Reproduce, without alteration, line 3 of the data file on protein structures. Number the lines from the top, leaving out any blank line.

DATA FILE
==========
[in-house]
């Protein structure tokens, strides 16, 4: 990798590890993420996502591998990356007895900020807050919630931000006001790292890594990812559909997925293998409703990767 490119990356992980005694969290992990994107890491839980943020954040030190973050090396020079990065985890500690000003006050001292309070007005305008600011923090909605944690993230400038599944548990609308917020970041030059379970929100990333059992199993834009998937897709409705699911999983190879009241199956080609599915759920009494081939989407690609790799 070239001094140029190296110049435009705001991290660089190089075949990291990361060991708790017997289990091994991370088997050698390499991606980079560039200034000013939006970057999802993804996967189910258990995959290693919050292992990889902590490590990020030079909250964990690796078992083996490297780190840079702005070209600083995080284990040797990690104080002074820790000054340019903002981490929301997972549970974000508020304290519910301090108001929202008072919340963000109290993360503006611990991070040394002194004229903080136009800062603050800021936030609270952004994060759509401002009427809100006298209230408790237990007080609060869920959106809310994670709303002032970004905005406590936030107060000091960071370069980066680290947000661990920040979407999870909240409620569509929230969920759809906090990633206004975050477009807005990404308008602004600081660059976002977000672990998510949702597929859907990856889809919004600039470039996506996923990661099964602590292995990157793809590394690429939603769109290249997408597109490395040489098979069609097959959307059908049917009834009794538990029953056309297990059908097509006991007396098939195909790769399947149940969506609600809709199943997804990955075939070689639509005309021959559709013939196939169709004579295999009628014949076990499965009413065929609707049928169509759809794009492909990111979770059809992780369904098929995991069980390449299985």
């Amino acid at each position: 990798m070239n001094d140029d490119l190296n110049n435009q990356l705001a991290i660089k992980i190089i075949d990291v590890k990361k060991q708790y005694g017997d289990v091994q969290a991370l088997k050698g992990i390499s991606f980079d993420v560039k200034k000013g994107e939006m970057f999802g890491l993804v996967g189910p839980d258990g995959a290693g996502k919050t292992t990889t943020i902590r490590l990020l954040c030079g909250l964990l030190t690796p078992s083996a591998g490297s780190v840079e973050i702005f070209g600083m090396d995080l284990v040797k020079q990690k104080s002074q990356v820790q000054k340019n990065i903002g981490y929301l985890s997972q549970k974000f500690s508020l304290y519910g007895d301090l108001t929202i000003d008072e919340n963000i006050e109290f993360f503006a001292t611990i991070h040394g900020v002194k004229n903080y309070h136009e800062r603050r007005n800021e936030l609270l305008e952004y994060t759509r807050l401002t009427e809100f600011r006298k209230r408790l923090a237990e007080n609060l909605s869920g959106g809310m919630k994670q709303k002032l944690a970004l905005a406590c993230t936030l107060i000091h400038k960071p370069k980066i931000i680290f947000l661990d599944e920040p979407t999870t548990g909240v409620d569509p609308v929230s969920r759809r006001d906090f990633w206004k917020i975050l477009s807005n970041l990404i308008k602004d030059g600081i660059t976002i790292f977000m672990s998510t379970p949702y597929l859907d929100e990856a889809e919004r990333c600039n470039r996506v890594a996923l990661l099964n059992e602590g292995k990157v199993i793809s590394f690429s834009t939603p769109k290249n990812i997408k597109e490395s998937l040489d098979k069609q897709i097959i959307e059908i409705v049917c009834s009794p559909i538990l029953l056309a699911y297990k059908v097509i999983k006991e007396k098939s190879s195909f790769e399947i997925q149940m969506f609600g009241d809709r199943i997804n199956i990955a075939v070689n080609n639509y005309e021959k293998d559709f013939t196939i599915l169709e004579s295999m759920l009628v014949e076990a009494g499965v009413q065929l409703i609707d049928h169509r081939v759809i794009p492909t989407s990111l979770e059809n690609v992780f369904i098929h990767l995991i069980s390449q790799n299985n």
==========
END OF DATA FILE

């Amino acid at each position: 990798m070239n001094d140029d490119l190296n110049n435009q990356l705001a991290i660089k992980i190089i075949d990291v590890k990361k060991q708790y005694g017997d289990v091994q969290a991370l088997k050698g992990i390499s991606f980079d993420v560039k200034k000013g994107e939006m970057f999802g890491l993804v996967g189910p839980d258990g995959a290693g996502k919050t292992t990889t943020i902590r490590l990020l954040c030079g909250l964990l030190t690796p078992s083996a591998g490297s780190v840079e973050i702005f070209g600083m090396d995080l284990v040797k020079q990690k104080s002074q990356v820790q000054k340019n990065i903002g981490y929301l985890s997972q549970k974000f500690s508020l304290y519910g007895d301090l108001t929202i000003d008072e919340n963000i006050e109290f993360f503006a001292t611990i991070h040394g900020v002194k004229n903080y309070h136009e800062r603050r007005n800021e936030l609270l305008e952004y994060t759509r807050l401002t009427e809100f600011r006298k209230r408790l923090a237990e007080n609060l909605s869920g959106g809310m919630k994670q709303k002032l944690a970004l905005a406590c993230t936030l107060i000091h400038k960071p370069k980066i931000i680290f947000l661990d599944e920040p979407t999870t548990g909240v409620d569509p609308v929230s969920r759809r006001d906090f990633w206004k917020i975050l477009s807005n970041l990404i308008k602004d030059g600081i660059t976002i790292f977000m672990s998510t379970p949702y597929l859907d929100e990856a889809e919004r990333c600039n470039r996506v890594a996923l990661l099964n059992e602590g292995k990157v199993i793809s590394f690429s834009t939603p769109k290249n990812i997408k597109e490395s998937l040489d098979k069609q897709i097959i959307e059908i409705v049917c009834s009794p559909i538990l029953l056309a699911y297990k059908v097509i999983k006991e007396k098939s190879s195909f790769e399947i997925q149940m969506f609600g009241d809709r199943i997804n199956i990955a075939v070689n080609n639509y005309e021959k293998d559709f013939t196939i599915l169709e004579s295999m759920l009628v014949e076990a009494g499965v009413q065929l409703i609707d049928h169509r081939v759809i794009p492909t989407s990111l979770e059809n690609v992780f369904i098929h990767l995991i069980s390449q790799n299985n």